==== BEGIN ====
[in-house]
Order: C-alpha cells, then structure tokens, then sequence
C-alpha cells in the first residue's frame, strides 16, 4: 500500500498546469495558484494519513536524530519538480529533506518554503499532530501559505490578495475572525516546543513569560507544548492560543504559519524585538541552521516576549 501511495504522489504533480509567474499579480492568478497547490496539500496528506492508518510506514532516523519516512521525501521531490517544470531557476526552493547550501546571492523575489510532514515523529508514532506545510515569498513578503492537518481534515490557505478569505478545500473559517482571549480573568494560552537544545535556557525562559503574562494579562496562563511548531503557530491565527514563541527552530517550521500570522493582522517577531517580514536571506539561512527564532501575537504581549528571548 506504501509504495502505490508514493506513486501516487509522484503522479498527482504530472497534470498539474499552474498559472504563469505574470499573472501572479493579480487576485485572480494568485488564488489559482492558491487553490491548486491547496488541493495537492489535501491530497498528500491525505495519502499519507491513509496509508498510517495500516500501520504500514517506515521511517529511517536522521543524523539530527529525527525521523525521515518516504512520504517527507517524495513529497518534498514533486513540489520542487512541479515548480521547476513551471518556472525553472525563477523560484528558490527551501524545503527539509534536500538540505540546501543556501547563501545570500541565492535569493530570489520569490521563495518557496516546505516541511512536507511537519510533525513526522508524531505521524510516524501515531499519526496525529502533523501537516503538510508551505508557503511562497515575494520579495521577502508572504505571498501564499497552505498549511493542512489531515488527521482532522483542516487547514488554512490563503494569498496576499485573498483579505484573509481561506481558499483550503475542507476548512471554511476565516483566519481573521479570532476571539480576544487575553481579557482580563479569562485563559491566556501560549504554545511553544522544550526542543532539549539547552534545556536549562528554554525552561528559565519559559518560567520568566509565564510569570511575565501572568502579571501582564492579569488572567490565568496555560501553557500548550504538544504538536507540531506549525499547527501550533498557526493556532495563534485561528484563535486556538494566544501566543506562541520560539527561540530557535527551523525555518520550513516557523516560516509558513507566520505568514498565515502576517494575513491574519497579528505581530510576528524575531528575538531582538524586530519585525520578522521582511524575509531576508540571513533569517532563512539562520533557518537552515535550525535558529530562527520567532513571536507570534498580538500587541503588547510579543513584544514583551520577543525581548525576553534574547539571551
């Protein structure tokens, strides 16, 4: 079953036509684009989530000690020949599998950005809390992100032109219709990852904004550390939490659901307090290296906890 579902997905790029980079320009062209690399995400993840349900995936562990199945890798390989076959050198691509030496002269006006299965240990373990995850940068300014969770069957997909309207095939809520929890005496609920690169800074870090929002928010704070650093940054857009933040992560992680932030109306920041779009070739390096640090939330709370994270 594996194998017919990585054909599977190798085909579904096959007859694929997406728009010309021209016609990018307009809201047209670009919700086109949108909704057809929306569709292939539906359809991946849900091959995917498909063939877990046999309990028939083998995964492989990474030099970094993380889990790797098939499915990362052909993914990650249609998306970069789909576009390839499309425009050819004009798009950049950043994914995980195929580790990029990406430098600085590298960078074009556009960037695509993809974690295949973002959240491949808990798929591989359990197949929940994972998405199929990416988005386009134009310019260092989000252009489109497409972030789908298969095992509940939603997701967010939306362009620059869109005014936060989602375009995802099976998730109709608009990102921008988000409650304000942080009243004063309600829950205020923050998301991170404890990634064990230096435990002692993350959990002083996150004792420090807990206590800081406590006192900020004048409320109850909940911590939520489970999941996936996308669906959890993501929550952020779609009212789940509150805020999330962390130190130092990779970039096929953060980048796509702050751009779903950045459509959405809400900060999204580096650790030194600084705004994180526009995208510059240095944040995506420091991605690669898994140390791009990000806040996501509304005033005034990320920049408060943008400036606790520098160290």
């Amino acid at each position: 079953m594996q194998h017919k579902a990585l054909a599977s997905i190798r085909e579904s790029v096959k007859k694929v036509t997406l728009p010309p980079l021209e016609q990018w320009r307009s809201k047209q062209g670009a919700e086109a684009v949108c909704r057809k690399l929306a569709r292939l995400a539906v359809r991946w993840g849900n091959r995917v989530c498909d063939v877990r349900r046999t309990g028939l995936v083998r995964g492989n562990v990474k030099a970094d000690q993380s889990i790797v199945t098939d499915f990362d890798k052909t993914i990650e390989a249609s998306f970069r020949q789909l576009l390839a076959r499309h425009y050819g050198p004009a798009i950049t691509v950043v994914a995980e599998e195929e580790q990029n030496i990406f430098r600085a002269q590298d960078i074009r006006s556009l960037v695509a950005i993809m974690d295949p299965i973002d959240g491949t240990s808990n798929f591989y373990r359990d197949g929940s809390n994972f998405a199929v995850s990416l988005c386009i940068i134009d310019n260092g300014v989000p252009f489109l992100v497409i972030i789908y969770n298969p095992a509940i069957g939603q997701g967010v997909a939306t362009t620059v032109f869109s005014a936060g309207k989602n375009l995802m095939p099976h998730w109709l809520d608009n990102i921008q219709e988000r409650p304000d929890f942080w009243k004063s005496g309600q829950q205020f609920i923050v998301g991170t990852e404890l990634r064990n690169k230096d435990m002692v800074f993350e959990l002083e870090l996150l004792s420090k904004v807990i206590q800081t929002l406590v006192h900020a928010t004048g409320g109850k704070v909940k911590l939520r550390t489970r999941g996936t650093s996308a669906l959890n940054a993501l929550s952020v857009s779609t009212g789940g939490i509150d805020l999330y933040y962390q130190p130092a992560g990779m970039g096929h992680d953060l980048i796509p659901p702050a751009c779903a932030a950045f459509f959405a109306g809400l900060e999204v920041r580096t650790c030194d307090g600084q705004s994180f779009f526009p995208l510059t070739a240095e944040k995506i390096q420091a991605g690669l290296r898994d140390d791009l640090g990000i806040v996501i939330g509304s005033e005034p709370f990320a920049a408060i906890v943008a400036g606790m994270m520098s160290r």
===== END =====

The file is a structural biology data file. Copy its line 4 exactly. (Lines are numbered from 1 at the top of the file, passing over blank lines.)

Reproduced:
């Protein structure tokens, strides 16, 4: 079953036509684009989530000690020949599998950005809390992100032109219709990852904004550390939490659901307090290296906890 579902997905790029980079320009062209690399995400993840349900995936562990199945890798390989076959050198691509030496002269006006299965240990373990995850940068300014969770069957997909309207095939809520929890005496609920690169800074870090929002928010704070650093940054857009933040992560992680932030109306920041779009070739390096640090939330709370994270 594996194998017919990585054909599977190798085909579904096959007859694929997406728009010309021209016609990018307009809201047209670009919700086109949108909704057809929306569709292939539906359809991946849900091959995917498909063939877990046999309990028939083998995964492989990474030099970094993380889990790797098939499915990362052909993914990650249609998306970069789909576009390839499309425009050819004009798009950049950043994914995980195929580790990029990406430098600085590298960078074009556009960037695509993809974690295949973002959240491949808990798929591989359990197949929940994972998405199929990416988005386009134009310019260092989000252009489109497409972030789908298969095992509940939603997701967010939306362009620059869109005014936060989602375009995802099976998730109709608009990102921008988000409650304000942080009243004063309600829950205020923050998301991170404890990634064990230096435990002692993350959990002083996150004792420090807990206590800081406590006192900020004048409320109850909940911590939520489970999941996936996308669906959890993501929550952020779609009212789940509150805020999330962390130190130092990779970039096929953060980048796509702050751009779903950045459509959405809400900060999204580096650790030194600084705004994180526009995208510059240095944040995506420091991605690669898994140390791009990000806040996501509304005033005034990320920049408060943008400036606790520098160290």